So sayeth the New York Times
McGwire's reveal -- which, it must be said, surprised absolutely no one -- was orchestrated by crisis-communicator Ari Fleisher who, in his previous gig as President George W. Bush's press secretary, had plenty of practice denying and then confirming insidious rumors that most sentient beings already knew to be true. (See: Weapons of mass destruction do not actually exist in Iraq.) To do this without a trace of shame is truly a remarkable skill.
Of course, McGwire's confession would not generate much sympathy (unlike, say, Roger Clemens) if he didn't appear slightly ashamed.
That was Fleisher's first bit of genius. The second was using the "rip off the Band-Aid" strategy. Unlike Alex Rodriguez, whose admitted steroid use over the course of several weeks, McGwire's confession was quick Fleisher immediately made him available for interviews by several media outlets over several markets and platforms (newspaper, radio, TV).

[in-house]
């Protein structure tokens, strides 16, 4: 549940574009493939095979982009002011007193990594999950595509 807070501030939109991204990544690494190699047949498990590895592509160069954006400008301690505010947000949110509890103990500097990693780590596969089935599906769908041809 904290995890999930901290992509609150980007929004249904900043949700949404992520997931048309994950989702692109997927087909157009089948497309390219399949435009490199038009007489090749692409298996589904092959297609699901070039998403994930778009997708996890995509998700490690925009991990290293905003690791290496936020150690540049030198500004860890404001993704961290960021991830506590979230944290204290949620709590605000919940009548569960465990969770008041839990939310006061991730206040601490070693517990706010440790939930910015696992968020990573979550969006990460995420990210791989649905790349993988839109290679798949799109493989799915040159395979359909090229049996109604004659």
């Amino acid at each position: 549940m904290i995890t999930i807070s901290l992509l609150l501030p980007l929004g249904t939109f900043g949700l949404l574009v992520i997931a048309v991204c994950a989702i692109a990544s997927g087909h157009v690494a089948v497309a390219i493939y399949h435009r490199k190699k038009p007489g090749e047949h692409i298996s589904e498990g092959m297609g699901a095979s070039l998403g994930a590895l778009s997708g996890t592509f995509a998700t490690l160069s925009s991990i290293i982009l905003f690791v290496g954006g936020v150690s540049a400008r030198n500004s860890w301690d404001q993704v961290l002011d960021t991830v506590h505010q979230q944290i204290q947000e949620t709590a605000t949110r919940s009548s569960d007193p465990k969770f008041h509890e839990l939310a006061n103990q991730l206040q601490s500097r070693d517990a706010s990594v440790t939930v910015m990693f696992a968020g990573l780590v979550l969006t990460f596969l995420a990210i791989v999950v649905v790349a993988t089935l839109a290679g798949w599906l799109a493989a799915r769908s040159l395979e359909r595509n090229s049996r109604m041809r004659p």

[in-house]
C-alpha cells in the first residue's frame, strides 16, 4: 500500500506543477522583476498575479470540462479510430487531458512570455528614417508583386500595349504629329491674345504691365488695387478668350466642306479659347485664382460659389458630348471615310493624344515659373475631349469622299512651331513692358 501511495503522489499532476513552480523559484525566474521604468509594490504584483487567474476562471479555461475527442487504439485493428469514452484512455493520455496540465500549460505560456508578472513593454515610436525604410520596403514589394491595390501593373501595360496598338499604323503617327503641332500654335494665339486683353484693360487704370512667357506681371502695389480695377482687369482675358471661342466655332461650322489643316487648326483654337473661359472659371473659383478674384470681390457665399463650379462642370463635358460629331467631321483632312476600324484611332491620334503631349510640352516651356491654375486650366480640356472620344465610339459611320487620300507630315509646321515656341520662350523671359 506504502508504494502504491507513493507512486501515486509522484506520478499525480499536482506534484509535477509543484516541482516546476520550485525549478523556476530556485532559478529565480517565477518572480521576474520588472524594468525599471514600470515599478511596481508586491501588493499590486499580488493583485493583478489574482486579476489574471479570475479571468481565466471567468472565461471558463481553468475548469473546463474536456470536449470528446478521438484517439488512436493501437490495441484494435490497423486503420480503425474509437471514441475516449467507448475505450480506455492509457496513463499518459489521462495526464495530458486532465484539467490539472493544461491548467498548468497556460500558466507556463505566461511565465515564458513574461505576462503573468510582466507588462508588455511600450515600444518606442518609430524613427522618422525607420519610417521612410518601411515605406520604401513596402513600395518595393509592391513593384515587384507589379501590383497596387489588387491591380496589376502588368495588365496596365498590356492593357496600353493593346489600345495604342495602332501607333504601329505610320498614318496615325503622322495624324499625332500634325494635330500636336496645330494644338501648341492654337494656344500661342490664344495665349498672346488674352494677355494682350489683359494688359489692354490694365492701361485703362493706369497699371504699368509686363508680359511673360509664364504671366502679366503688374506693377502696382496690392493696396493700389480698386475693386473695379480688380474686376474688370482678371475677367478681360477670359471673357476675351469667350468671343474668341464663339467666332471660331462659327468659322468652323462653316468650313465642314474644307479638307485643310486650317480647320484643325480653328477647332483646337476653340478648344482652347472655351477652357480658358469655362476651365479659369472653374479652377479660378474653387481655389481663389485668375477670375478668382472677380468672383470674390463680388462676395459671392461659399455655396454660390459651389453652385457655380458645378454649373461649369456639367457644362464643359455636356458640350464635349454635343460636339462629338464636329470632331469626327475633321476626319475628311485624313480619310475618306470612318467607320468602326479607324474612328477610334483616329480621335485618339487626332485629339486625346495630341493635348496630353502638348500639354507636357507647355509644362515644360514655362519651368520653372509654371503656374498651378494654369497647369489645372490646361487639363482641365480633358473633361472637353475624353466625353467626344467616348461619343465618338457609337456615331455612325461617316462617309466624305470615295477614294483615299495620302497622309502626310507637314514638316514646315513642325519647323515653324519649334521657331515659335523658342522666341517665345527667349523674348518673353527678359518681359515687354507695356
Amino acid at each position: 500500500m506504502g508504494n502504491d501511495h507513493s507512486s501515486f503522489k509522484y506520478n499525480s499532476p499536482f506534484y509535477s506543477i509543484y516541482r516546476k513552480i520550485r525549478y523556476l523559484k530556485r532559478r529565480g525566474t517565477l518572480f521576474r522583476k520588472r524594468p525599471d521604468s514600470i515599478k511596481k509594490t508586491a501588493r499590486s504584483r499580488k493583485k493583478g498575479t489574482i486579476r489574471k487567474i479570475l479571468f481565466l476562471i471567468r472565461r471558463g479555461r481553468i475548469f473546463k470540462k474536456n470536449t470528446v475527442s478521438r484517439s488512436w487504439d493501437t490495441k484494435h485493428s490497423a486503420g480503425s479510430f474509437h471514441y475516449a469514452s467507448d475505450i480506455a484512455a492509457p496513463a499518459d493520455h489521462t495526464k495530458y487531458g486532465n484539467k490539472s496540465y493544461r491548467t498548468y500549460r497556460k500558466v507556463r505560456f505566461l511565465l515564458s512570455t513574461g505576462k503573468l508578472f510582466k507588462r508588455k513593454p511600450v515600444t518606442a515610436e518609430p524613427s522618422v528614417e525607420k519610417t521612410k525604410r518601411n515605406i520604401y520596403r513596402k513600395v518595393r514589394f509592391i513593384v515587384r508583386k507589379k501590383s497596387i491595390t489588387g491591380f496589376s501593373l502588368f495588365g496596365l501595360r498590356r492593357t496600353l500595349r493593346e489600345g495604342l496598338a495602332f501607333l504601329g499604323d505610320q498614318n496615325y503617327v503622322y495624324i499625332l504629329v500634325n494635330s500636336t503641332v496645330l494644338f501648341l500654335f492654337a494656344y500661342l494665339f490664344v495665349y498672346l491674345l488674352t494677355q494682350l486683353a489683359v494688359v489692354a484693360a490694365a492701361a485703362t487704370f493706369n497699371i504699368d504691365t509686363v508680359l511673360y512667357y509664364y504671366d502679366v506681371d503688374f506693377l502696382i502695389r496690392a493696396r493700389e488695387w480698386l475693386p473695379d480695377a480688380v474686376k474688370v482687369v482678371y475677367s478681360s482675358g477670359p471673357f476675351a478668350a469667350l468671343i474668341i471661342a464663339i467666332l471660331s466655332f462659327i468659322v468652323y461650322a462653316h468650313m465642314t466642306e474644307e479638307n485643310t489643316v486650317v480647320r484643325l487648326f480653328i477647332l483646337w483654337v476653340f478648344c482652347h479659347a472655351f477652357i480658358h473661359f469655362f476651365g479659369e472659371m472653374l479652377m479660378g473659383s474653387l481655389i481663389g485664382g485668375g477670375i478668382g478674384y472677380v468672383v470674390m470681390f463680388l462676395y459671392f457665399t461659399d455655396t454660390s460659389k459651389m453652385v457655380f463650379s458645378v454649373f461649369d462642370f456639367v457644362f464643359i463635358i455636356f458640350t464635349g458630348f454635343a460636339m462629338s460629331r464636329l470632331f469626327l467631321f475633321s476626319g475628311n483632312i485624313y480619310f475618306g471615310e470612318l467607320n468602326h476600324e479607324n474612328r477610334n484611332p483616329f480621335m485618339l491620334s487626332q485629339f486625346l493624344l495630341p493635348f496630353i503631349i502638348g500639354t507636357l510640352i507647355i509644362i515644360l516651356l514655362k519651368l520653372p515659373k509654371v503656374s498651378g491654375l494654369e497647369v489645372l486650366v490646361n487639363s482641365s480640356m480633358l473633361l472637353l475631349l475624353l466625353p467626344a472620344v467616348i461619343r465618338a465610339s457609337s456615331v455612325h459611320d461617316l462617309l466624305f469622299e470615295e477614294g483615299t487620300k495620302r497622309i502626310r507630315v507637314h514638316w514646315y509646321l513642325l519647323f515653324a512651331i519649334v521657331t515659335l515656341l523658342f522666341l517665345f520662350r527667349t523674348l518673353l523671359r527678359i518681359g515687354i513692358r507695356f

Final stroke of genius: Scheduling McGwire's big interview with (St. Louisan!) Bob Costas on the newish MLB Network. Writes Richard Sandomir:
The McGwire interview was a coup for the year-old MLB Network
and justifies what the channel is paying Costas. It provided McGwire
with a stage for acceptance on a channel that is majority-owned by the
league that has, after a long goodbye, welcomed him back to his old
team. MLB has a little more than half the subscribers ESPN has. But MLB
had an edge in Costas if, indeed, McGwire wanted to be interviewed at
length by a smart interrogator.
(A corporate connection should be noted: Costas is represented by IMG, which owns half of Fleischer's company.)
he sat down to talk to McGwire, Costas said in a telephone interview,
"Yes, they decided this was the place for Mark to tell the story, but
not because it was the place where they'd get the easiest ride."
Sure, there's that. But isn't it the ultimate in humble gestures to submit to an interview by someone like Costas? (Well, aside from calling up Pat Maris, widow of Roger.) That Mark McGwire, such a brave soul! And so smart to hire that Ari Fleisher, the master of atonement.
If one were a professional baseball player, and if one used performance-enhancing drugs, and if one was evasive about it under questioning from members of the United States Congress, and if one were to come clean five years later after being hired as a hitting coach for one's former team, one would do well to follow the example set yesterday by Mark McGwire.